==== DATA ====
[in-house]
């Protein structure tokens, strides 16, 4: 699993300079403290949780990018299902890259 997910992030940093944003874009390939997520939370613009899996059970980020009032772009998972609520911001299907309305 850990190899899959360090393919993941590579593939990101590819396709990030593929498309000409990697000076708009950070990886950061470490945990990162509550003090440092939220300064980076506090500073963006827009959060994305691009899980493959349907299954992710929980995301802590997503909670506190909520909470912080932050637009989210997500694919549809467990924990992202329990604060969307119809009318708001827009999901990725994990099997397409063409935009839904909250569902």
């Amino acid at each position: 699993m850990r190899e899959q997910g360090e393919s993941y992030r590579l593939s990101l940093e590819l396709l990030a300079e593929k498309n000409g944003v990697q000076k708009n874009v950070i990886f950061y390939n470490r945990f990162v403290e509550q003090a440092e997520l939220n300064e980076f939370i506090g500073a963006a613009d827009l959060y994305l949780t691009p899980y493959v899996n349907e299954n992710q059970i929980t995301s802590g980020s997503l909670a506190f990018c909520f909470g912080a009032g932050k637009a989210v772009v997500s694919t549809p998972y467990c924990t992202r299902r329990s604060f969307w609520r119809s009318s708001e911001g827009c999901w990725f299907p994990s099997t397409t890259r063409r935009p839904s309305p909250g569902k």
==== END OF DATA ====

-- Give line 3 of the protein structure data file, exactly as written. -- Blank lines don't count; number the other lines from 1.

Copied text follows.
């Amino acid at each position: 699993m850990r190899e899959q997910g360090e393919s993941y992030r590579l593939s990101l940093e590819l396709l990030a300079e593929k498309n000409g944003v990697q000076k708009n874009v950070i990886f950061y390939n470490r945990f990162v403290e509550q003090a440092e997520l939220n300064e980076f939370i506090g500073a963006a613009d827009l959060y994305l949780t691009p899980y493959v899996n349907e299954n992710q059970i929980t995301s802590g980020s997503l909670a506190f990018c909520f909470g912080a009032g932050k637009a989210v772009v997500s694919t549809p998972y467990c924990t992202r299902r329990s604060f969307w609520r119809s009318s708001e911001g827009c999901w990725f299907p994990s099997t397409t890259r063409r935009p839904s309305p909250g569902k």